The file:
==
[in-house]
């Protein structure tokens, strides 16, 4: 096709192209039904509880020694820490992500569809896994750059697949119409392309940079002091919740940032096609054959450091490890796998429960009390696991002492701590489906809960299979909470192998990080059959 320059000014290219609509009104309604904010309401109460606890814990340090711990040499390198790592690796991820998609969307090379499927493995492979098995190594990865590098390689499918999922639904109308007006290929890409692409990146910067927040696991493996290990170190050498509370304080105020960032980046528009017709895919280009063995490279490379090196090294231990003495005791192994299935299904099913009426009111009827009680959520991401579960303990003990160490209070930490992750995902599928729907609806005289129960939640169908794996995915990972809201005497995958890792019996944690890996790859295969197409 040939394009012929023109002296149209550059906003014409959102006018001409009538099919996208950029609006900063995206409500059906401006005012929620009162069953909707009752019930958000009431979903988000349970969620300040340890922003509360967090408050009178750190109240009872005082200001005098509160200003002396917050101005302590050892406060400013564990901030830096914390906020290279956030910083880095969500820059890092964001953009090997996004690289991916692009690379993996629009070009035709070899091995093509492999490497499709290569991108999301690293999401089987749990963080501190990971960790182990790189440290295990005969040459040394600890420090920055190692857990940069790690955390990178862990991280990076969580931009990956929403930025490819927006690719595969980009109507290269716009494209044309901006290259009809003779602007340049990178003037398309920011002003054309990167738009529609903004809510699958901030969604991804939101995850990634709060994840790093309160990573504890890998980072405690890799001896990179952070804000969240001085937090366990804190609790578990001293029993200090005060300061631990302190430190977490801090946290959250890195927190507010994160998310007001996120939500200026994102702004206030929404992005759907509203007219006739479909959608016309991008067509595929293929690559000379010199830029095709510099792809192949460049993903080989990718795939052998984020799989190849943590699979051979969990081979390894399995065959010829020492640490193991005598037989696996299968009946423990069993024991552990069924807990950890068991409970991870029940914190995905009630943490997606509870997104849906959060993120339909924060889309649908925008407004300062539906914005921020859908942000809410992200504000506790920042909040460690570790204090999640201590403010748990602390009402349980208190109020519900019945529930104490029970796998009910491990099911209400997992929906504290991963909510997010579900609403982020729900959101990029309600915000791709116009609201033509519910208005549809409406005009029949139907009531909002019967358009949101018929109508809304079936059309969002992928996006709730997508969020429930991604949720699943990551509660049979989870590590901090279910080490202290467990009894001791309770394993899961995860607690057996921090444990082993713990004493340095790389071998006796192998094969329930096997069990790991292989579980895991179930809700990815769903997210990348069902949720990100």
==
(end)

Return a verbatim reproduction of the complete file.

[in-house]
């Protein structure tokens, strides 16, 4: 096709192209039904509880020694820490992500569809896994750059697949119409392309940079002091919740940032096609054959450091490890796998429960009390696991002492701590489906809960299979909470192998990080059959 320059000014290219609509009104309604904010309401109460606890814990340090711990040499390198790592690796991820998609969307090379499927493995492979098995190594990865590098390689499918999922639904109308007006290929890409692409990146910067927040696991493996290990170190050498509370304080105020960032980046528009017709895919280009063995490279490379090196090294231990003495005791192994299935299904099913009426009111009827009680959520991401579960303990003990160490209070930490992750995902599928729907609806005289129960939640169908794996995915990972809201005497995958890792019996944690890996790859295969197409 040939394009012929023109002296149209550059906003014409959102006018001409009538099919996208950029609006900063995206409500059906401006005012929620009162069953909707009752019930958000009431979903988000349970969620300040340890922003509360967090408050009178750190109240009872005082200001005098509160200003002396917050101005302590050892406060400013564990901030830096914390906020290279956030910083880095969500820059890092964001953009090997996004690289991916692009690379993996629009070009035709070899091995093509492999490497499709290569991108999301690293999401089987749990963080501190990971960790182990790189440290295990005969040459040394600890420090920055190692857990940069790690955390990178862990991280990076969580931009990956929403930025490819927006690719595969980009109507290269716009494209044309901006290259009809003779602007340049990178003037398309920011002003054309990167738009529609903004809510699958901030969604991804939101995850990634709060994840790093309160990573504890890998980072405690890799001896990179952070804000969240001085937090366990804190609790578990001293029993200090005060300061631990302190430190977490801090946290959250890195927190507010994160998310007001996120939500200026994102702004206030929404992005759907509203007219006739479909959608016309991008067509595929293929690559000379010199830029095709510099792809192949460049993903080989990718795939052998984020799989190849943590699979051979969990081979390894399995065959010829020492640490193991005598037989696996299968009946423990069993024991552990069924807990950890068991409970991870029940914190995905009630943490997606509870997104849906959060993120339909924060889309649908925008407004300062539906914005921020859908942000809410992200504000506790920042909040460690570790204090999640201590403010748990602390009402349980208190109020519900019945529930104490029970796998009910491990099911209400997992929906504290991963909510997010579900609403982020729900959101990029309600915000791709116009609201033509519910208005549809409406005009029949139907009531909002019967358009949101018929109508809304079936059309969002992928996006709730997508969020429930991604949720699943990551509660049979989870590590901090279910080490202290467990009894001791309770394993899961995860607690057996921090444990082993713990004493340095790389071998006796192998094969329930096997069990790991292989579980895991179930809700990815769903997210990348069902949720990100």